I heard about Mango and Bambang a long time ago and I was thrilled. Intensely, madly, because I was lucky enough to know both Polly Faber and Clara Vulliamy online and I was, and am, a fan of their work. Vulliamy’s work is something I have blogged about before, for her art is nuanced and clever, subtle and generous, a frank delight in every page. Rich, too, with the layered detail present in them, and that clever, clever eye towards the reader. Always. A consciousness of the view and artwork that revels in such. I love her work, truly. In Mango and Bambang, Vulliamy illustrates four deliciously sized stories from Polly Faber, a blogger who I’ve similarly admired for a while. Faber’s generous and lovely and rich writing is a delight.

And so, to this book, which I was both gleeful over and mildly terrified, because I wondered in that British way of always seeing the best in things : what if I didn’t like it?

But I did.

Oh reader, how I did. How to begin to describe this package of utter loveliness, of a charming and warmly detailed friendship between a lonely girl and a tapir? Mango and Bambang is ferociously eccentric, rather brilliantly so, but through that eccentricity carves itself a space that makes me think of E Nesbit and Dodie Smith, and I love that. I love that little tingle on the back of my spine that makes me think of golden age authors, because then I know that I like this book. I like it a lot.

I like the honesty of Faber’s writing; the sympathetic, warm, honesty of it. The introduction of Mango, talks about her being busy because “being busy was important, living in a very busy city, full of other busy people being good at things / Because otherwise Mango might have been a little bit lonely”. Listen to that. Say it out loud. Books live in the mind but they also live in the voice, in that little stuttering sliding truth at the end of that quote. Truth says itself, and oh Faber gets that. She also gets the rich delicious humour at the heart of any friendship between a girl and a tapir: “Mango and Bambang hid, not terribly successfully, behind a lamppost”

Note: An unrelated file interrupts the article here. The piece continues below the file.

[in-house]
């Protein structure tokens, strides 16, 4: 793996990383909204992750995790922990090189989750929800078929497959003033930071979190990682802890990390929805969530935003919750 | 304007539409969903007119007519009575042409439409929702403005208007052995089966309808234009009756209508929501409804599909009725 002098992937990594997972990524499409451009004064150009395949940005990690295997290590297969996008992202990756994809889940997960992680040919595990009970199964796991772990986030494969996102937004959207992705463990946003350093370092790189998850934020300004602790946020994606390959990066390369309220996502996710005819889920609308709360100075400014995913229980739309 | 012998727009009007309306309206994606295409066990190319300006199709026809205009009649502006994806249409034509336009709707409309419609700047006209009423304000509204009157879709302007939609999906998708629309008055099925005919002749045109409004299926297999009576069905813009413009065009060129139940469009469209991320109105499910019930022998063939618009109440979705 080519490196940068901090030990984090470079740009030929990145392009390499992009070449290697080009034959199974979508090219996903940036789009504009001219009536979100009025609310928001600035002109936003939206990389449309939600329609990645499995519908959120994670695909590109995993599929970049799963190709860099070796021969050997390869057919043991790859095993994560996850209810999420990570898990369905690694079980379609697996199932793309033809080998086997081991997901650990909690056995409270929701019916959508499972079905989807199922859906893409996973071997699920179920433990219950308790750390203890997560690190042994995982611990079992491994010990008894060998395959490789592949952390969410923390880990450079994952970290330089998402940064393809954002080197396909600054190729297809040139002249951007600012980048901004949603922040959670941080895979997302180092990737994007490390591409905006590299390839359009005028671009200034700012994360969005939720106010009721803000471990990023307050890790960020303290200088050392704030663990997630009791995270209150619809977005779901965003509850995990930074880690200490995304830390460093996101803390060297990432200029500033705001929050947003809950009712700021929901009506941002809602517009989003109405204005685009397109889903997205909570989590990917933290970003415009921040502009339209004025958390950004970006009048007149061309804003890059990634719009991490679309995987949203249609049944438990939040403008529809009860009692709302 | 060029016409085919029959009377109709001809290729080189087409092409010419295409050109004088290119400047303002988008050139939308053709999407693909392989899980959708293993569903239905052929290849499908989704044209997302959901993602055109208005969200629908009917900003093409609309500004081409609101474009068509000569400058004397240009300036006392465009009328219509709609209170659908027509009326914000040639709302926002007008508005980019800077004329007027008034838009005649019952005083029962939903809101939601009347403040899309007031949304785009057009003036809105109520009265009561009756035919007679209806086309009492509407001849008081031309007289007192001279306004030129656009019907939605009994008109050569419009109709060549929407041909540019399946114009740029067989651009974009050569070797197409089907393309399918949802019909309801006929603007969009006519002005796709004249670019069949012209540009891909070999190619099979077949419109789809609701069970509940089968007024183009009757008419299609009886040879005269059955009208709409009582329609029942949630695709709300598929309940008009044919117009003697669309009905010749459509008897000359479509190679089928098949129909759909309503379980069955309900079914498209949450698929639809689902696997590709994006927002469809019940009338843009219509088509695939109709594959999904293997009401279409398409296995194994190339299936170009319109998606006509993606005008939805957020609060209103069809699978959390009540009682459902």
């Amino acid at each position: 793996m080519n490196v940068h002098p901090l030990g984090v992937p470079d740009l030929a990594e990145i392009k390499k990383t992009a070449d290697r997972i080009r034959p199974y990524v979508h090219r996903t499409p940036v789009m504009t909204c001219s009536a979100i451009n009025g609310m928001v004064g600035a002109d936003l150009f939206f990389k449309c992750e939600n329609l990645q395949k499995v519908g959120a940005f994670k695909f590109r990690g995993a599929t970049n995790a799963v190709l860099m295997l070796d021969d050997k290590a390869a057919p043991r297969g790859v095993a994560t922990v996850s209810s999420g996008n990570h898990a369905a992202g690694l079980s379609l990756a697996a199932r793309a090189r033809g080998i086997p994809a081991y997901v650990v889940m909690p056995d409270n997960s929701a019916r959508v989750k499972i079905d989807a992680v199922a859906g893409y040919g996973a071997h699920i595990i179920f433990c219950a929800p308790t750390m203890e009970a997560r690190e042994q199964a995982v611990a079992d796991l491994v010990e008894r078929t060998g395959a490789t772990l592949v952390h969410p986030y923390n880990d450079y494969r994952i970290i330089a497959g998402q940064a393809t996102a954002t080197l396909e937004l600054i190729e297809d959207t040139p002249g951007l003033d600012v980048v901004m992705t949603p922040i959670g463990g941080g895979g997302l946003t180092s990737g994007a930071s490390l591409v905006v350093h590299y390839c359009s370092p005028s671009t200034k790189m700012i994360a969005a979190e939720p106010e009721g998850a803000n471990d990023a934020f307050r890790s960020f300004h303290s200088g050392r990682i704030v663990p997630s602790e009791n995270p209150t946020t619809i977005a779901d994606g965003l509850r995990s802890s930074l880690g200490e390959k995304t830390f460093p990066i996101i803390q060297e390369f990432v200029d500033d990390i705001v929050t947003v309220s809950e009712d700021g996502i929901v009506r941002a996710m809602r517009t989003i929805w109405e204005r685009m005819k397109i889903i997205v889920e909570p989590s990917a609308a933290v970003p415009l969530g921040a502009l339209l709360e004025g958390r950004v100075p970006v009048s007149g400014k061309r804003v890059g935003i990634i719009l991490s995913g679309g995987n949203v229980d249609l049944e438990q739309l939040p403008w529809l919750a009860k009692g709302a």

The dialogue between text and image is wonderful; exuberant in some points, where Mango barks orders at the frenetic cityscape, and poignant at others, intensely so, when Mango stands in spotlighted isolation and the words are almost pushed off page because there isn’t enough space for them: “She looked / smaller than / usual on / her own / under the / lights.” It’s small stuff, but God, it’s clever.

I suspect I’m burbling. I would burble more if I gave you this review in person. If I did, I’d pull your attention to the moment where Bambang wears Mango’s spare swimming hut and show you potentially the most beautiful and loving sketch of a proud, slightly self-conscious but very much loving his life, tapir. Possibly the only example of such in existence, but when it’s this good, why seek for competition?

I’ve never been the timeliest of book bloggers. I heard about Mango and Bambang a long time ago, and I loved it then, and I think I might marry it now.

This book is good. So, so, utterly perfectly so. It’s golden.